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Person of Vermont: Captain Richard Phillips

interview // Lesley Snyder

photo //  Ben Sarle

Four years ago, we gripped our couches in anxious uncertainty, glued to the television screen – and now we’ll be clinging to our movie theater seats this October. Since the 2009 hijacking of his cargo ship MV Maersk Alabama by Somali pirates and the dramatic rescue four days later by U.S. troops, Captain Richard Phillips has been honored by a nod from President Obama, the media, and literary critics; and this fall, he’ll be receiving a tip-of-the-hat from Hollywood. Director Paul Greengrass has adapted Capt. Phillips’ memoir, A Captain’s Duty: Somali Pirates, Navy SEALS, and Dangerous Days at Sea, for the big screen in the upcoming film Captain Phillips. Only this time, Tom Hanks will be facing the pirates, and Capt. Phillips has left the steering of this ship in Greengrass’ able hands.

Do you believe there are any parts of your memoir that are impossible to convey on screen?

“Life at sea is not what most people think it is; most people have no idea. It has its own rhythms, pace – even its own language and nomenclature. So I think that is hard to show to the average person. Certainly it cannot show how scared I was; people do not want to see that!”

How do you feel about the Underhill, VT scenes having been filmed in Sudbury, Mass?

“You cannot get Vermont into Massachusetts by any angle of the lens – all Vermonters know that, and I grew up in Winchester, Mass. I wished they had filmed in Vermont, for the benefit of the workers and people of Vermont. But as I understand… the tax breaks or incentives and encouragements by the state and local side are not there to attract these businesses. This is unfortunate.”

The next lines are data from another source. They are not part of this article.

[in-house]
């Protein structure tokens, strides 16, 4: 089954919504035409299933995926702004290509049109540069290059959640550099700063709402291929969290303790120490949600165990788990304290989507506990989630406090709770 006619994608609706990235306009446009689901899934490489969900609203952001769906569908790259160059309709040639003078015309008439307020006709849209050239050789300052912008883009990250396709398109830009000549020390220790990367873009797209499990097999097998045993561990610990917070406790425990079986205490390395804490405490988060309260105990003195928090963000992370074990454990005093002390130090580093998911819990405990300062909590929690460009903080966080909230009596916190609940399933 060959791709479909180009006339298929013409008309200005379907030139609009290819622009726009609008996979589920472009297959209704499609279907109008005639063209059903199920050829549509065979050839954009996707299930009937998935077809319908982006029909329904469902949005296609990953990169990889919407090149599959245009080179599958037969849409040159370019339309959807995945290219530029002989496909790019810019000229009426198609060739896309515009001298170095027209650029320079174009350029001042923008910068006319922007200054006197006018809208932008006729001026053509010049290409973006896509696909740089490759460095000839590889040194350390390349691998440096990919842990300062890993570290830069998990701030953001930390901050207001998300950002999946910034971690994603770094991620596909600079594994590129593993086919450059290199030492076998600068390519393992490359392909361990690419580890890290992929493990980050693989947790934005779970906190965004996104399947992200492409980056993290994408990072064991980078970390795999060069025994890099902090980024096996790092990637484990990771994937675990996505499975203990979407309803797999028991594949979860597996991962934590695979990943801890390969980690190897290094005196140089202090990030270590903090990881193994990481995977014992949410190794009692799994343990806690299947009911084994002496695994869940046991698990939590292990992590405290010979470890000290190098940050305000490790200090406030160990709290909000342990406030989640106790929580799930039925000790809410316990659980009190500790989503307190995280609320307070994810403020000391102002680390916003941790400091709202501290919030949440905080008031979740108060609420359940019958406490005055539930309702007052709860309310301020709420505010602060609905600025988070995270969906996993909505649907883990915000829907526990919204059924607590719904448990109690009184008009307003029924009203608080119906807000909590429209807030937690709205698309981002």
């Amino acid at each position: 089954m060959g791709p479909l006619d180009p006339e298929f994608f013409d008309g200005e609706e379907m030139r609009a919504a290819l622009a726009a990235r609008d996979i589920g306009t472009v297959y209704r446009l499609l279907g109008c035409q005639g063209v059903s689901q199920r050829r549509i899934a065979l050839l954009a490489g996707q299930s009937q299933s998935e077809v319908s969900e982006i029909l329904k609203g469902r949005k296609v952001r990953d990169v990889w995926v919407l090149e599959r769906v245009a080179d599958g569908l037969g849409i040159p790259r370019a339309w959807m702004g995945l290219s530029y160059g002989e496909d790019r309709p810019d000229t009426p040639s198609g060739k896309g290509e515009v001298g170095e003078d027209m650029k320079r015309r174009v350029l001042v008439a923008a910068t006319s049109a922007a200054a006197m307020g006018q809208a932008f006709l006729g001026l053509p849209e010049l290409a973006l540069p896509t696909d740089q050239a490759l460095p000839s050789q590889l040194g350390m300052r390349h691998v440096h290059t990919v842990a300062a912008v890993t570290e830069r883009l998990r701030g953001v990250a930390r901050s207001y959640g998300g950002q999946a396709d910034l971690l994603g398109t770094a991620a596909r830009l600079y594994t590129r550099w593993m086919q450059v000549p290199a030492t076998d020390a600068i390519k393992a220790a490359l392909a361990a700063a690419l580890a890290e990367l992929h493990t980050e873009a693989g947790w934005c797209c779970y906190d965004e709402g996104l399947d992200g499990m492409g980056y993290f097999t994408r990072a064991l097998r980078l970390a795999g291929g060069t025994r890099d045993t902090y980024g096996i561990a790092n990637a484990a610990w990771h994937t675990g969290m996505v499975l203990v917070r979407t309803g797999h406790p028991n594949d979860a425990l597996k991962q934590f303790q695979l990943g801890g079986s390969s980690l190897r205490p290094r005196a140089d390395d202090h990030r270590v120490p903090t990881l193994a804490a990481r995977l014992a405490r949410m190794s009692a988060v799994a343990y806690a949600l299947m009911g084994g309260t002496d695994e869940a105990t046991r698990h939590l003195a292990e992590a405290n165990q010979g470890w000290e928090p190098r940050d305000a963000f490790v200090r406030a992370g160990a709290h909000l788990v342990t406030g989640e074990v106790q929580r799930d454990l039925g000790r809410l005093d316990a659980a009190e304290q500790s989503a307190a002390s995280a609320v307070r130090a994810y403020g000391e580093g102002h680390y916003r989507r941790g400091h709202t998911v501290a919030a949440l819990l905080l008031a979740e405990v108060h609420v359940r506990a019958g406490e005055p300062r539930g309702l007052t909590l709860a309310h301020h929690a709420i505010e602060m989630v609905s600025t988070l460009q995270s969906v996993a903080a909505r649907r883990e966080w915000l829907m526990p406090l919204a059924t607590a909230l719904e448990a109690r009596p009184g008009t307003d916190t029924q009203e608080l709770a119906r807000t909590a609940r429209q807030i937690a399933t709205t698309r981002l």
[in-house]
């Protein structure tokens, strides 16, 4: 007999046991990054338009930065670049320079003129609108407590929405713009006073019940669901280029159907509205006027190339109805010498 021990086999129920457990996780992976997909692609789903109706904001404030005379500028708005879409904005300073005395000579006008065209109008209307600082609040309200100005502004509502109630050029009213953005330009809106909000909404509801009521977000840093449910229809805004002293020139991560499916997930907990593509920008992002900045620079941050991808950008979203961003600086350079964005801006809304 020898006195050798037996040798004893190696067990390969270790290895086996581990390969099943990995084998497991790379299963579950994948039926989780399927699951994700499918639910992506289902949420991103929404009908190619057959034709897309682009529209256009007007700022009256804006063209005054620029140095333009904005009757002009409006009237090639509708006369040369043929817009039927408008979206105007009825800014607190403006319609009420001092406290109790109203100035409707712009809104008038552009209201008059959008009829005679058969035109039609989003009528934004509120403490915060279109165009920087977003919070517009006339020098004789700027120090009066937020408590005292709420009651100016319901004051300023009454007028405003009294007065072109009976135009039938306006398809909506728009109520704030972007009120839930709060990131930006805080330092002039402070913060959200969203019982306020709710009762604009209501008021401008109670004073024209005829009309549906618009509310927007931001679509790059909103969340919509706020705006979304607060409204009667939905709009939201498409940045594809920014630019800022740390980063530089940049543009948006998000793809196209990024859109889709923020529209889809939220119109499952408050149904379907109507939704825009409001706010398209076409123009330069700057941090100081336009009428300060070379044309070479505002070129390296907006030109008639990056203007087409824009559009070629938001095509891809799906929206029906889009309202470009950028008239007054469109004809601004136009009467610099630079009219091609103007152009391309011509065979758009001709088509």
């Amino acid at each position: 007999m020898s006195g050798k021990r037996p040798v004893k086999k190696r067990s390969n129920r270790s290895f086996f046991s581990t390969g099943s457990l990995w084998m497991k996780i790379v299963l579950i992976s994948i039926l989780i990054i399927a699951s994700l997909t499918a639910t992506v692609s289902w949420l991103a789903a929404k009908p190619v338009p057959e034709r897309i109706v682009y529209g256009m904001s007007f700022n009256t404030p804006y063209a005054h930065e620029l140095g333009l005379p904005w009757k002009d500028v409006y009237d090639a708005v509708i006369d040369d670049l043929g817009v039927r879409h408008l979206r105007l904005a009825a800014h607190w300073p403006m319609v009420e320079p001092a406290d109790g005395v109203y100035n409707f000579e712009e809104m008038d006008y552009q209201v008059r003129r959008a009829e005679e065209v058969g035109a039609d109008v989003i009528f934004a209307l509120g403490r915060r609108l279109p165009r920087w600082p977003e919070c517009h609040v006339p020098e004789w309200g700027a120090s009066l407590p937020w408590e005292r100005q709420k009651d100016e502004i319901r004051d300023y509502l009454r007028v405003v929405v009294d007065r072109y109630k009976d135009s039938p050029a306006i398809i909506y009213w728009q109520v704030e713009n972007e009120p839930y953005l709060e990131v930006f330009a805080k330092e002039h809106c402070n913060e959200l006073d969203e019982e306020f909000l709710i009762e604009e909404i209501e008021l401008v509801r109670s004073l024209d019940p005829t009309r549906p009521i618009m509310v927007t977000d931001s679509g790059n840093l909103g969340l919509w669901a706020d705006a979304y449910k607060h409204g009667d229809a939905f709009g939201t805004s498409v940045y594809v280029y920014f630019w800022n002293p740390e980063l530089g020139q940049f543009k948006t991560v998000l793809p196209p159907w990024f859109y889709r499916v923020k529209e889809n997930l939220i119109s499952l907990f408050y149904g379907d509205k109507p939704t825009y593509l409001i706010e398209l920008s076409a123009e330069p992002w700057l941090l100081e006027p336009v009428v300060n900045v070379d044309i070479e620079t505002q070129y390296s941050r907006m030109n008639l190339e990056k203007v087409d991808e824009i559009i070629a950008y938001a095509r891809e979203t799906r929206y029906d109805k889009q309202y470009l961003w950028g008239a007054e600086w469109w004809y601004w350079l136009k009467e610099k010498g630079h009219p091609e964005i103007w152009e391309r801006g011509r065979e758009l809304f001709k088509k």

Were you satisfied with your amount of control in the creative process?

“I had very little control, and I knew that going in. That is really the decision that has to be made from the outset.  As was explained to me, in the book, you have some control but very little in the movie.”

Do you have any concerns about the cinematic interpretation being sensationalized or politicalized in order to sell?

“All movies have to sell, so there is always that concern. I think Mr. Greengrass did a good job in not politicizing and portraying things as close as possible to the real thing. He did not portray everyone in white or black hats, just like life is not black and white. I do not like the movie named after me, as it make it out to be just me out there. There was a ship with 19 crew members that this story is about, not just me… They acted bravely and acted properly… It would be a different story without their actions.”

In retrospect, are there any life events not in your memoir that you feel should have been included?

“Like most seaman, there are plenty of stories: from iceberg damage to my hull, medical evacuations by boat, drunken pilots almost damaging my ship, sober pilots intentionally trying to damage my ship, fire axe fights, fires in the engine room and on deck, explosions in the engine room, hurricanes, typhoons… many seaman-being-seaman stories. Nothing that rates a movie or a book though.”

Does your family treat you as a hero?

“Most assuredly not. I still empty the trash, mow the lawn and take care of their pets like any other parent.  I am their dad; and to me, that is better.”